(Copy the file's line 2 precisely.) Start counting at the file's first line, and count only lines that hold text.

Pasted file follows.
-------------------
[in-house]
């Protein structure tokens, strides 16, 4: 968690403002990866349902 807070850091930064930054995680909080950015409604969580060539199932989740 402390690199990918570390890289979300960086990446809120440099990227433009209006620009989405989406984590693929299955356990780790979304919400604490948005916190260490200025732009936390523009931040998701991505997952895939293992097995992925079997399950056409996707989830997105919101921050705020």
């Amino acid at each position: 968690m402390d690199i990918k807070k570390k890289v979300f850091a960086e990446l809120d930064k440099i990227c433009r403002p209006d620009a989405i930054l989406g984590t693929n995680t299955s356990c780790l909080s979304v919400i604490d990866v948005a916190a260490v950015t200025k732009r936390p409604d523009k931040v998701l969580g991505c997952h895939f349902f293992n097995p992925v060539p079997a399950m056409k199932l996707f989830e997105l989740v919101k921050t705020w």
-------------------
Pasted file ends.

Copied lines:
């Protein structure tokens, strides 16, 4: 968690403002990866349902 807070850091930064930054995680909080950015409604969580060539199932989740 402390690199990918570390890289979300960086990446809120440099990227433009209006620009989405989406984590693929299955356990780790979304919400604490948005916190260490200025732009936390523009931040998701991505997952895939293992097995992925079997399950056409996707989830997105919101921050705020």